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I’ve been secretly dieting. Counting calories, checking carbs, and weighing food. I’ve become rather obsessed with how many steps I take in a day, and I usually wake up before the sun (and my kids) to walk.

At the moment, I’m rather consumed with my healthier lifestyle, and I will talk the ear off of just about anyone who will listen. That’s right. I’m not keeping it a secret from everyone. If anything, I want to shout it from the rooftops. I want to share my experience with others to make myself more accountable … and to brag a bit. You see, I’ve lost 25 pounds, and I feel fantastic!

So, who am I keeping it a secret from? My children.

At the ages of four and six, they have absolutely no idea what the word ‘diet’ even means, and I want to keep it that way. Right now, they are both active and healthy and don’t need to worry about cutting calories or the number on the scale. 

They are naturally energetic, preferring to run wild outside than participating in any indoor, sedentary type of activity. Even when my son watches television, he spends the time bouncing on the sofa or jumping off the coffee table. If I put my Fitbit on either of their wrists for the day, I’m sure it would put my step count to shame.

They are not adventurous eaters by any means, but we talk about healthy foods and how important it is to eat vegetables. Although they still prefer junk food, they know they can’t always eat treats.

I know there will be a day when I need to talk to them about what it means to be on a diet and how to lose weight in a healthy way. But, today is not that day.

Today, I don’t want them to worry about eating an occasional ice cream cone or an extra slice of pizza. Instead of dreading the temptation of an Easter basket filled with jelly beans and chocolate, I just want to hear their squeals of excitement. Today, they just need to be kids.

So, as I resist the urge to stuff all of those jelly beans into my mouth, I’m on my own. I don’t tell them I’m on a diet. Instead, I tell them things like “Mommy is trying to be healthy” and “Mommy needs to get more exercise, so I can keep up with you.”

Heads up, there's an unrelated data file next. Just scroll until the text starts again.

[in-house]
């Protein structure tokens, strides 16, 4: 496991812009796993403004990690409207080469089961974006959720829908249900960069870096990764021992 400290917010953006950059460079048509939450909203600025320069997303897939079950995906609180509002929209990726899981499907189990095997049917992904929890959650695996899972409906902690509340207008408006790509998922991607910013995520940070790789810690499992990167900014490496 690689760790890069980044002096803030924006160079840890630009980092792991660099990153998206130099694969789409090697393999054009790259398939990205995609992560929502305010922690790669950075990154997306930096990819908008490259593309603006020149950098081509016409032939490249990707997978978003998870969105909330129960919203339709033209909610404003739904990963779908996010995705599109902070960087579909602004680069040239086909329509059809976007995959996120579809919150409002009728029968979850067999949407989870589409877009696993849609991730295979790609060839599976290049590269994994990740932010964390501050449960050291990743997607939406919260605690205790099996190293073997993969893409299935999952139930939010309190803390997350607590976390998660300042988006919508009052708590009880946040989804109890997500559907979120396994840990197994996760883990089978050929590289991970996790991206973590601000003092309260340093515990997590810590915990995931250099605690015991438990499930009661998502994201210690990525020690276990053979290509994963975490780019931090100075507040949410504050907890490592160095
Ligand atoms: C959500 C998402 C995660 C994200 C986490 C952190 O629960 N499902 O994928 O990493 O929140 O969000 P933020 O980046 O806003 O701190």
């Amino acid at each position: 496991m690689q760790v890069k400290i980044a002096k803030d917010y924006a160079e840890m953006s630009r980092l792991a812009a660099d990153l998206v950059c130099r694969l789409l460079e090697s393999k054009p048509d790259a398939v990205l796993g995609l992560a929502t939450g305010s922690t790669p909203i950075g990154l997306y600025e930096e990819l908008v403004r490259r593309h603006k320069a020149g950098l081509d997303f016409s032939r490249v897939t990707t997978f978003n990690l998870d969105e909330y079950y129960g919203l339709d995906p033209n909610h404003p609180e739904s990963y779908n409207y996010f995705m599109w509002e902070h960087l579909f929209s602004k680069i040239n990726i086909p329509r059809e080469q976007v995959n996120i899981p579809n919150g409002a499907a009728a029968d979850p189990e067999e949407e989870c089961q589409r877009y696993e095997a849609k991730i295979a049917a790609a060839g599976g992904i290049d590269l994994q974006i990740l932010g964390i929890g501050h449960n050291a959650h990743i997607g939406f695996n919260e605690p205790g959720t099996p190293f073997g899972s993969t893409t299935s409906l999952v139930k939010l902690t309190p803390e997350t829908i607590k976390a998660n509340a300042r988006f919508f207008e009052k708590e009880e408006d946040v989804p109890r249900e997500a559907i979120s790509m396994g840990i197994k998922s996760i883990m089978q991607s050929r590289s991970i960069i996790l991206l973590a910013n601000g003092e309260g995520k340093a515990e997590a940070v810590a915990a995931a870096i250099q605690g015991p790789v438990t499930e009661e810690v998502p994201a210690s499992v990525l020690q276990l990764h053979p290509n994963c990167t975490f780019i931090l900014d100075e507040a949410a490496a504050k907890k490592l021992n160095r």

It’s hard keeping it a secret, though. My son wonders why I won’t get an ice cream when we go out for a treat one night. I’m sure he sees me glancing longingly at his. My daughter tries to share her bowl of pretzels with me during a movie, but I say no and glare at my bowl of carrot sticks instead.

It would be easier for me if I told them I was dieting – maybe they would stop offering me their treats, and I wouldn’t be tempted to eat the heads off of all of their marshmallow peeps. But for now, I will keep it a secret.

I will continue to gradually change the dialogue in our house to contain more phrases like: being healthy, exercising, and eating until you’re satisfied.

I will insist that they eat healthier snacks (most of the time) and try new foods.

I will model by example and let my kids see me jogging next to their bikes or kicking the soccer ball around the back yard.

I will let them see me all red-faced and sweaty after I get off of the treadmill, so they remember that being healthy can be hard work sometimes.

What I won’t do is let my kids, especially my daughter, hear phrases like “I can’t eat that,” “I feel fat today,” or “I can’t believe I gained a pound this week.” I have no desire for those ideas to echo through her head in a few years when she becomes more aware of her body and more likely to fall victim to comparing herself to unrealistic images in magazines.

I know that one day this will get easier, but right now it is hard. Hard to lose the weight and hard not to talk about it. However, I know with certainty that I do not want to pass on my weight loss struggles to my kids.

So when I step off of the scale only to find my daughter standing behind me, no matter what number just blinked up at me, I turn and smile. And when she hops onto the scale, I tell her, “Wow! You are growing so big and strong! So healthy! But, I know a better way to tell. Race you to the living room.”

She yells “Ready. Set. Go!” as she flies out of the room. I smile, sneak a glance at my slimmer profile in the mirror, and run after her. I am happy to have lost the weight; however, it will make me even happier to raise a girl who would much rather run and play than pause to reflect on her own weight.

So God Made a Mother book by Leslie Means

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Sarah Clouser

Sarah is a current stay-at-home mom. After years of teaching high school English, she is enjoying focusing on her two children while learning to slow down and look at the world through their eyes. She has learned more about dinosaurs and princesses in the past few years than she ever thought possible. She recently started writing about parenting on her blog,

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